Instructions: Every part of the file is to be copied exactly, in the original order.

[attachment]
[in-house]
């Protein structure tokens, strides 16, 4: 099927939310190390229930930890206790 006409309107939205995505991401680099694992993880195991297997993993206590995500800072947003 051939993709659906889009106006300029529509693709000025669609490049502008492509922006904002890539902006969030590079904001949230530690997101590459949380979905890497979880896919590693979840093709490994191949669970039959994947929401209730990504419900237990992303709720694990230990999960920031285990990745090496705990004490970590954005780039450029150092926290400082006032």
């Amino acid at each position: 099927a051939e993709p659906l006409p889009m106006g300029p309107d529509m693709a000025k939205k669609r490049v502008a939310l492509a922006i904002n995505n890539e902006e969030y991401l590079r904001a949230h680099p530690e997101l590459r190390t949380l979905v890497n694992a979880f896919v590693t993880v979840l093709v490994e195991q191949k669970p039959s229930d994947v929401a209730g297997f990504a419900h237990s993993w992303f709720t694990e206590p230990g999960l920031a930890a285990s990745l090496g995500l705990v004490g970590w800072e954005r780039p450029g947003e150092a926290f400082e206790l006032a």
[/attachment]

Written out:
[in-house]
């Protein structure tokens, strides 16, 4: 099927939310190390229930930890206790 006409309107939205995505991401680099694992993880195991297997993993206590995500800072947003 051939993709659906889009106006300029529509693709000025669609490049502008492509922006904002890539902006969030590079904001949230530690997101590459949380979905890497979880896919590693979840093709490994191949669970039959994947929401209730990504419900237990992303709720694990230990999960920031285990990745090496705990004490970590954005780039450029150092926290400082006032």
């Amino acid at each position: 099927a051939e993709p659906l006409p889009m106006g300029p309107d529509m693709a000025k939205k669609r490049v502008a939310l492509a922006i904002n995505n890539e902006e969030y991401l590079r904001a949230h680099p530690e997101l590459r190390t949380l979905v890497n694992a979880f896919v590693t993880v979840l093709v490994e195991q191949k669970p039959s229930d994947v929401a209730g297997f990504a419900h237990s993993w992303f709720t694990e206590p230990g999960l920031a930890a285990s990745l090496g995500l705990v004490g970590w800072e954005r780039p450029g947003e150092a926290f400082e206790l006032a």